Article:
The problem is simple but not easy to hear. Despite all the hard work leading up to this day and the pageantry of the rite, there is no promise from God that the ceremony can do anything. It’s a human tradition that is meant to draw the Christian further in and further up into the life of faith, not away from it. The reason it doesn’t “work” is that rite is not a means of the Spirit. On the other hand, God has given with His promises your Baptism, your reception of the Lord’s Supper, the forgiveness of sins proclaimed into your ears, the normal hearing of God’s Word in preaching and teaching, or the life faithfully lived according to the Lord’s calling and giving. These have God’s Word to promise to give, sustain, preserve, and deliver them.
The Faith received in Baptism restores you to the family of God, and within this holy institution, you live in love toward God and one another by the same Word. Christ Jesus has appointed for His body what His body is to do. It’s all a gift of His love for giving His love to you, your children, and your children’s children. The faith needed is defined by the Word—trust in Jesus who died for you, and the religion of the baptized is also determined by the Word—living in the gifts Jesus freely gives.
Our catechumens today, with a little reminder, can tell me what the life of the Christian looks like. They can tell you what it means to be “doers of the Word, not hearers only.” And God willing, you can, too. Luther articulated them in six chief parts of the Small Catechism. Do you want to know what you believe? Remember the faithful exposition of God’s Word in the catechism. Think of the Ten Commandments, the Creed, the Lord’s Prayer, Baptism, Lord’s Supper, and Confession and Absolution by the Office of the Keys. Do you want to know what the faithful do? Remain in what you have learned from God’s Word and given in the brief form in the catechism. Receive the gifts confessed and believed. Say the daily prayers. Follow the Table of Duties.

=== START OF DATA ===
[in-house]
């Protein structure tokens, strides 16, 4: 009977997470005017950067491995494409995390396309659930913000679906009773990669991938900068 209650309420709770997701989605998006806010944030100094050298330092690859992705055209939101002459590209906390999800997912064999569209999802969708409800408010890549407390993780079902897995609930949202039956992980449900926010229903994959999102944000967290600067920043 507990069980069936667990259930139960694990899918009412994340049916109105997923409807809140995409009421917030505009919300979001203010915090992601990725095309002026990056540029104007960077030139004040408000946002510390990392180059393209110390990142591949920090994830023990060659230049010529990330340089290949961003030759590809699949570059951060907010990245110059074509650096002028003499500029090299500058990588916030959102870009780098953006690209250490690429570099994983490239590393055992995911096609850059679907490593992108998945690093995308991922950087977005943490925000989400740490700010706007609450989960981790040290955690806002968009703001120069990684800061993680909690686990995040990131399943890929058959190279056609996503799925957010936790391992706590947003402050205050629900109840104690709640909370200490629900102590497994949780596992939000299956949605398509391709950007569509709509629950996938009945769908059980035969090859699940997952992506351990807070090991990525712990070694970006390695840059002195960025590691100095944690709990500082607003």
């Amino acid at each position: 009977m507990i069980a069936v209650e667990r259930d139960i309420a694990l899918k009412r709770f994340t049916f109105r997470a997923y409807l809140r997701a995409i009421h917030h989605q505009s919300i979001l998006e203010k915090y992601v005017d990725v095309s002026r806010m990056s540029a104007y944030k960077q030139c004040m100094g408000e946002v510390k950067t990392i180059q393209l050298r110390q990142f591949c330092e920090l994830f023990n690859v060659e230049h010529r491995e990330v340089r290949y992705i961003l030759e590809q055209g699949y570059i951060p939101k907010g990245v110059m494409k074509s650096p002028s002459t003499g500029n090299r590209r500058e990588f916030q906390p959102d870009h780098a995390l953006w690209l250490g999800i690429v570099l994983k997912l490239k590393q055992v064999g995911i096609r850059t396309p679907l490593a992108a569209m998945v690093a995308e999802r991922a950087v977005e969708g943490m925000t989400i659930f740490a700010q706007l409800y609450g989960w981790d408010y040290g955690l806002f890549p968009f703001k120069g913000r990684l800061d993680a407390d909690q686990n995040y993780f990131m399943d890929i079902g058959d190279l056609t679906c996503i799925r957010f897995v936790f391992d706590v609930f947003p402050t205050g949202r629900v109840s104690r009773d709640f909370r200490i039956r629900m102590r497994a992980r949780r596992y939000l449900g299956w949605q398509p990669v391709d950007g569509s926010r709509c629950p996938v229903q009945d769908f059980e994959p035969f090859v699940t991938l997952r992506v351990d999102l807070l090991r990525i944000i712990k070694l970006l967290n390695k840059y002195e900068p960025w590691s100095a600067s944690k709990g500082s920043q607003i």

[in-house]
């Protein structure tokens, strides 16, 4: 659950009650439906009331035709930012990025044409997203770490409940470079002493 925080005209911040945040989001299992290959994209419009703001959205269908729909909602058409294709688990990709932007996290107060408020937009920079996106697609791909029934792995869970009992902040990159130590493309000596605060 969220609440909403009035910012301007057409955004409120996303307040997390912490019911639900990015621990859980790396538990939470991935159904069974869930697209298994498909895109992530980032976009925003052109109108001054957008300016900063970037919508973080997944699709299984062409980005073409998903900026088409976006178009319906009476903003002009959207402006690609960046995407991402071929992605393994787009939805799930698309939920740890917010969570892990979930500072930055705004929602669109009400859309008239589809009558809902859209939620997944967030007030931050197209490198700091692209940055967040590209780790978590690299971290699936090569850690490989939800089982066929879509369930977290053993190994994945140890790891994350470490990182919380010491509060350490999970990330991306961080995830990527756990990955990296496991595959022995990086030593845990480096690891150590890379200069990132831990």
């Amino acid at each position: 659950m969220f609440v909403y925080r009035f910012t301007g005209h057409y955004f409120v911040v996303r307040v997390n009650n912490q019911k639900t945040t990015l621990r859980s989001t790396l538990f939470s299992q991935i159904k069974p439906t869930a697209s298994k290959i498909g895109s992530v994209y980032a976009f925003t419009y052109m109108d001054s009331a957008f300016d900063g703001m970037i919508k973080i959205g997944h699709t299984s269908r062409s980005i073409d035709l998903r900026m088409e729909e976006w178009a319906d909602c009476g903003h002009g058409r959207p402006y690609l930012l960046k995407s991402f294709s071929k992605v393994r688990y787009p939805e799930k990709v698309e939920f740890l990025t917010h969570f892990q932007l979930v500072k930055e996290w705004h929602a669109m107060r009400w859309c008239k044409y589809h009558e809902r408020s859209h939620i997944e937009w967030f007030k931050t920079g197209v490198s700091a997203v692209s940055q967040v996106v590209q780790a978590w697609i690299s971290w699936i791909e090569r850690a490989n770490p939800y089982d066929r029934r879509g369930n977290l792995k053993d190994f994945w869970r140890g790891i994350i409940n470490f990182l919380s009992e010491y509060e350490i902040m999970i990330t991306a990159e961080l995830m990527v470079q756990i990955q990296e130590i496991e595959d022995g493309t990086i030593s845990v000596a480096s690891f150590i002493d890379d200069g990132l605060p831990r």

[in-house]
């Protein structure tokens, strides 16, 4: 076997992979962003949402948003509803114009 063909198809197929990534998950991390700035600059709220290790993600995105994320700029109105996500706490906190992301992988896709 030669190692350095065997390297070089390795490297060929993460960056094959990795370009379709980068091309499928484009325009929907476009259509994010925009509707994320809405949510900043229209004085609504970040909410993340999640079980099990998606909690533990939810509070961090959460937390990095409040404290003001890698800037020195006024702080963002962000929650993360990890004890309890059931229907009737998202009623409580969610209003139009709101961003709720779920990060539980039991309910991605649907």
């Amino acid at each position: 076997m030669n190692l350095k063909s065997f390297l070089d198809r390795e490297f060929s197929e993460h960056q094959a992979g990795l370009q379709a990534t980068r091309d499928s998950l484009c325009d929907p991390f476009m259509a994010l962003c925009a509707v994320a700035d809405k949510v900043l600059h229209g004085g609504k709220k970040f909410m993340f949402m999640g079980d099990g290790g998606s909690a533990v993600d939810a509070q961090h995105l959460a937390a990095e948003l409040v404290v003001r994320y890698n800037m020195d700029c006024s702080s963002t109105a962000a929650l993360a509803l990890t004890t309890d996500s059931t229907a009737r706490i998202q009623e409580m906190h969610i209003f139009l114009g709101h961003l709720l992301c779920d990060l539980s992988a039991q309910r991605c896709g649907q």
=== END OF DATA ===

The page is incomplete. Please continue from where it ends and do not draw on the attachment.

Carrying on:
We rejoice today with Leah and Ella as they once again confess the faith of their Baptism and as they promise to continue to “be doers of the word, and not hearers only.” It’s always lovely to hear Christians confess their faith in Jesus boldly and their joy in the ongoing reception of the gifts He freely gives. The only difference between today and last Sunday or next Sunday is that they’ll be making the same confession amid the congregation rather than up in front and solo. This is just as we all have been doing each week and will continue to do until our dying breath. God the Father, Son, and Holy Spirit are working all things, even moving heaven and earth, to bring you into the faith, continually restore you to faithfulness, and keep you in confidence. May God grant it by His Spirit and through His Word. Amen.
The peace of God, which surpasses all understanding, guards your hearts and minds through Christ Jesus. Amen.
Rev. Christopher R. Gillespie
St. John Ev. Lutheran Church & School – Sherman Center
Random Lake, Wisconsin